While the well-known cloth simulator Syflex has been included in Softimage for years, it’s just become even more powerful by getting ported to ICE
While Syflex hardly needs any further introduction, it’s worth pointing out a few things.
All in all, it’s just as exciting as it sounds, because it brings almost the entire Syflex toolset into ICE.
Not only will the node-based structure give far superior access to your attributes and their relation, but you can use most of the ordinary ICE nodes in conjunction, which greatly adds to the control of your simulation.
The performance is excellent and parameters can be changed on the fly, with instant feedback while playing back the animation (depending on your computer and the complexity of the simulation).
The ICE version is slightly faster in some areas than the ‘old’ plug-in, which is still available, but a perhaps more welcome bonus is that the previous (seemingly arbitrary) five-figure values have been tuned and now comply with Softimage’s default simulation values where one unit equals 10cm.
The only thing we can pick on is not about the ICE integration itself, but rather what didn’t make it into this release – namely, support for Mass maps and the Skin and Flesh simulators.
Whereas traditional displacement maps can only displace geometry along one axis, their vector counterparts can use a combination of all three
As with all Autodesk 2012 releases, the other major theme is interoperability.
A new section in the File menu enables you to round-trip scene data from and to any of Autodesk’s applications with a single click of the button.
This is especially handy when using the new vector displacement maps, which enable you to paint high- resolution maps in Mudbox and quickly bring them back into Softimage.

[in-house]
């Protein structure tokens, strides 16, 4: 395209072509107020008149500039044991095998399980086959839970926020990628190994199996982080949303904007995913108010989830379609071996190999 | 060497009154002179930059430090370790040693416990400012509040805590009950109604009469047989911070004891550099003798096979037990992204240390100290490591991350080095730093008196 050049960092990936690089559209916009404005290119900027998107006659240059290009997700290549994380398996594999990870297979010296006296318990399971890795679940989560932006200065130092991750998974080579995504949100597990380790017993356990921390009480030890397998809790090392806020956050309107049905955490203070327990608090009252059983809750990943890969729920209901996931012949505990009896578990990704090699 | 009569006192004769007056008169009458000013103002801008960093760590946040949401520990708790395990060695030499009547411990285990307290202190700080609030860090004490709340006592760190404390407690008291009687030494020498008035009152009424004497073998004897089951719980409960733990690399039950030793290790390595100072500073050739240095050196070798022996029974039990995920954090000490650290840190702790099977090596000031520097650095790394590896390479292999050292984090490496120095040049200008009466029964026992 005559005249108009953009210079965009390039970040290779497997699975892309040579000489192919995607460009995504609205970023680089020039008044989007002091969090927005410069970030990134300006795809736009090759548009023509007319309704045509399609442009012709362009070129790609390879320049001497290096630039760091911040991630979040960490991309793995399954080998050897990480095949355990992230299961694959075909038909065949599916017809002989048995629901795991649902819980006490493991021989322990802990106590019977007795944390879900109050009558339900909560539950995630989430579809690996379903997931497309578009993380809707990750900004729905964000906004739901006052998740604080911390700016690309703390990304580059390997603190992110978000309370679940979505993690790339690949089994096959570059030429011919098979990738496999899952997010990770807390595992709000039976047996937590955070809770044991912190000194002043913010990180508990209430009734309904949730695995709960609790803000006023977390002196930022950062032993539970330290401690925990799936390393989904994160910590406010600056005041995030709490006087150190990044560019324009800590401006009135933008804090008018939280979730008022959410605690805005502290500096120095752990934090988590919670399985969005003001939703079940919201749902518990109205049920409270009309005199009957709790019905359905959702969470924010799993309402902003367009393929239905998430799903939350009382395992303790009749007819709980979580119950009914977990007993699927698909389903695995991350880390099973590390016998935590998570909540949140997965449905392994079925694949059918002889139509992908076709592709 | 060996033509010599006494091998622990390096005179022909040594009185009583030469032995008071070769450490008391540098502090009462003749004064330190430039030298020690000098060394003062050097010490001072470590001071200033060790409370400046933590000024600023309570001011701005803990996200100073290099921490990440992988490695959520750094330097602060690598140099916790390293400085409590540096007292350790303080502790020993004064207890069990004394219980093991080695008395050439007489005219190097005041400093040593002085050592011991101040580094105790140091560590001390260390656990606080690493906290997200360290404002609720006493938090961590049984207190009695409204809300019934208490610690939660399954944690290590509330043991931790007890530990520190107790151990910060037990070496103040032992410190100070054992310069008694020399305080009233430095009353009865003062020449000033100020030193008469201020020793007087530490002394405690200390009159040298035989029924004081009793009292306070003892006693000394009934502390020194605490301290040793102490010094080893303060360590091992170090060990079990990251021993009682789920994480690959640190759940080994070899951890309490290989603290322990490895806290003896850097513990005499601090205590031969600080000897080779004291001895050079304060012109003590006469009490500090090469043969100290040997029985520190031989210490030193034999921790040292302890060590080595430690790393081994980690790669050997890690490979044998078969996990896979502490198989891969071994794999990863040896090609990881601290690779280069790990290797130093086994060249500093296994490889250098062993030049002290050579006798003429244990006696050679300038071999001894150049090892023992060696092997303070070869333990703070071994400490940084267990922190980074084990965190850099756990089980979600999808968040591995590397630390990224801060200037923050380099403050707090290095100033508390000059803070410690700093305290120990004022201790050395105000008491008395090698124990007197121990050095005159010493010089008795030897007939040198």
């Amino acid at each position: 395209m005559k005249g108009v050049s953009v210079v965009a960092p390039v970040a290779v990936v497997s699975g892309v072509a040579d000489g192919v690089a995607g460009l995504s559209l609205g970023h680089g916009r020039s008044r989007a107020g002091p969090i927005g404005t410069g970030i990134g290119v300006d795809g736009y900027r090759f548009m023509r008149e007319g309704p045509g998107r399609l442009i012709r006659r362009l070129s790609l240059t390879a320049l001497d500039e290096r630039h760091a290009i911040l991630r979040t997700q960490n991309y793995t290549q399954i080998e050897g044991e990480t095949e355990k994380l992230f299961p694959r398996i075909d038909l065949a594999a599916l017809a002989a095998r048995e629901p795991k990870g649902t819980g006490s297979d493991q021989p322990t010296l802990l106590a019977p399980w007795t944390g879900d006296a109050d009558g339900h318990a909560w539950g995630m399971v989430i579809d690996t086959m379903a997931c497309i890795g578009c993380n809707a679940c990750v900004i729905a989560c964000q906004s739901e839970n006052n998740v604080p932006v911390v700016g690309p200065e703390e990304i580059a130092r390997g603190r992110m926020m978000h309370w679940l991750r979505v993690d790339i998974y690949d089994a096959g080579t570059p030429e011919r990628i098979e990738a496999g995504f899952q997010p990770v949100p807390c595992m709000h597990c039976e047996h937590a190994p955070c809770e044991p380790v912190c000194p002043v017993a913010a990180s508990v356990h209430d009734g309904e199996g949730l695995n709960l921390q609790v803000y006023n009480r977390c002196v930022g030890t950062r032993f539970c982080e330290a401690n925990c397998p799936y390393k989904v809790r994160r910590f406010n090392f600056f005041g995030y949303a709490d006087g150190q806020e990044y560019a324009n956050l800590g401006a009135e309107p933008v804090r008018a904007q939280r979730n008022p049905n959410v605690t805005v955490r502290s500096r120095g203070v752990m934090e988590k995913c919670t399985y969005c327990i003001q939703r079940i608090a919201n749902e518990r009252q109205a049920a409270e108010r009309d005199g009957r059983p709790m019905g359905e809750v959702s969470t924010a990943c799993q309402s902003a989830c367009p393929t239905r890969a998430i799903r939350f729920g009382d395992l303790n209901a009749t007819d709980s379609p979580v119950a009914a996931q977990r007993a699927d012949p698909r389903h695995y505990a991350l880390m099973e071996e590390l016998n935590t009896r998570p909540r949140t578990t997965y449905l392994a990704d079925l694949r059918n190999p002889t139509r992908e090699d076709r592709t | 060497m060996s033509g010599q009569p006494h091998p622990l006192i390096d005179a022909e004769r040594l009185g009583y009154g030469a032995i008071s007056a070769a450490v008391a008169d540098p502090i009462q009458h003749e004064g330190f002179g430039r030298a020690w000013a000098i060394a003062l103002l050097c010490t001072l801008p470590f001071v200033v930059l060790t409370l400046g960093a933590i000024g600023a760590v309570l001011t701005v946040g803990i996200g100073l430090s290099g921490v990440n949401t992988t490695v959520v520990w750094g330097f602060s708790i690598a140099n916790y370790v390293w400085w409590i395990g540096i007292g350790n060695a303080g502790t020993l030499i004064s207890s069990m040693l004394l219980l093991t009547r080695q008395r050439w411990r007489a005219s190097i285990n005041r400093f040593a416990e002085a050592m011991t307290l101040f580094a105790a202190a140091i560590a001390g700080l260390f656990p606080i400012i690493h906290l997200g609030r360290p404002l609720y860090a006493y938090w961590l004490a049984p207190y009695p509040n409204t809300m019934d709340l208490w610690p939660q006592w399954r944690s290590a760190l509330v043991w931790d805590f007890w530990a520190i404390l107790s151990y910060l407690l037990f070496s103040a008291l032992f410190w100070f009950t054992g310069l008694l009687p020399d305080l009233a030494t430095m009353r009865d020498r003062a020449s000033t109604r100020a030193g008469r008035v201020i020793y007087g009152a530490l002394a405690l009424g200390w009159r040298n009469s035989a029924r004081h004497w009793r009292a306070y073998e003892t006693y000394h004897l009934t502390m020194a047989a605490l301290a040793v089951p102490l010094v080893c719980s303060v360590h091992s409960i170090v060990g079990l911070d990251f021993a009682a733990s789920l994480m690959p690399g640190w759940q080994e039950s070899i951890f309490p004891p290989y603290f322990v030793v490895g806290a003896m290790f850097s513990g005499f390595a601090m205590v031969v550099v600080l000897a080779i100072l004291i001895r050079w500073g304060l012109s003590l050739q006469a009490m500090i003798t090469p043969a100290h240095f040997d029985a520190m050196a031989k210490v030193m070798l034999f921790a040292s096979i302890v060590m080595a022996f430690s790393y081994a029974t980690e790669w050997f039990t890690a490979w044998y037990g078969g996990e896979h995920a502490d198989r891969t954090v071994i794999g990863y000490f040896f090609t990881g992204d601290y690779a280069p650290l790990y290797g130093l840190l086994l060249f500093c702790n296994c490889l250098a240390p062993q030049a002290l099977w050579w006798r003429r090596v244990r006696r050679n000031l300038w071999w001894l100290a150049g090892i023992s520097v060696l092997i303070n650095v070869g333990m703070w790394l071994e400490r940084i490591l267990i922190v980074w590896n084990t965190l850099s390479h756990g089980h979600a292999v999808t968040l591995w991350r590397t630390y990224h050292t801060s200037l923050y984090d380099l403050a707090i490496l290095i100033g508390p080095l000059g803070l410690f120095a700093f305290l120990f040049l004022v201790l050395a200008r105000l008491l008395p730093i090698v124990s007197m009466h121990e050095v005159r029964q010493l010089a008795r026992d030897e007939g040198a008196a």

Traditional displacement maps can only displace the geometry along one axis, whereas the vector counterpart can use a combination of all three.
It’s a useful feature when you’re trying to cut back on the polygons.
To further help interoperability and keep consistency between the applications, the 2012 tools’ respective F-Curve editors have received an overhaul.
They now share the same terminology and much of the functionality, but don’t worry – this feature can easily be disabled if you prefer the old Animation Editor in Softimage.
As well as the headline updates, there’s also a list of lower-profile new features that will certainly save a few grey hairs for anyone who uses Softimage on a daily basis.
Weight maps and vertex colour properties can now be edited numerically using the Weight Editor, and the brush size can be set to smaller values than 0.01.
A Stop button has been added to the playback control and will instantly stop the playback, which has previously been an irritating issue when using Wacom tablets.
Support for QuickTime has also been added to the 64-bit version.
The ICE modelling framework is a substantial addition, and might be what’s needed for Softimage to reclaim its market share in the film industry.
One of the greatest benefits of ICE is that it’s enabled individuals and companies to develop and share custom tools, with Lagoa being an eminent example of this.
Given that ICE modelling is still a young technology, to say the least, it’s safe to say that we can expect interesting tools to be developed in time to come.
• ICE modelling
• Syflex ICE
• Lagoa Multiphysics
• Subframe sampling
• Viewport shading lags behind 3ds Max and Maya
• iray still not implemented
Either the ICE modelling framework or Lagoa Multiphysics alone would make this a must-have update; Syflex ICE and interoperability are bonuses
on Thursday, September 1st, 2011 at 3:30 pm under Applications, Reviews, Uncategorized.
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Tags: Autodesk, ICE, Lagoa multiphysics, modelling, Softimage, Syflex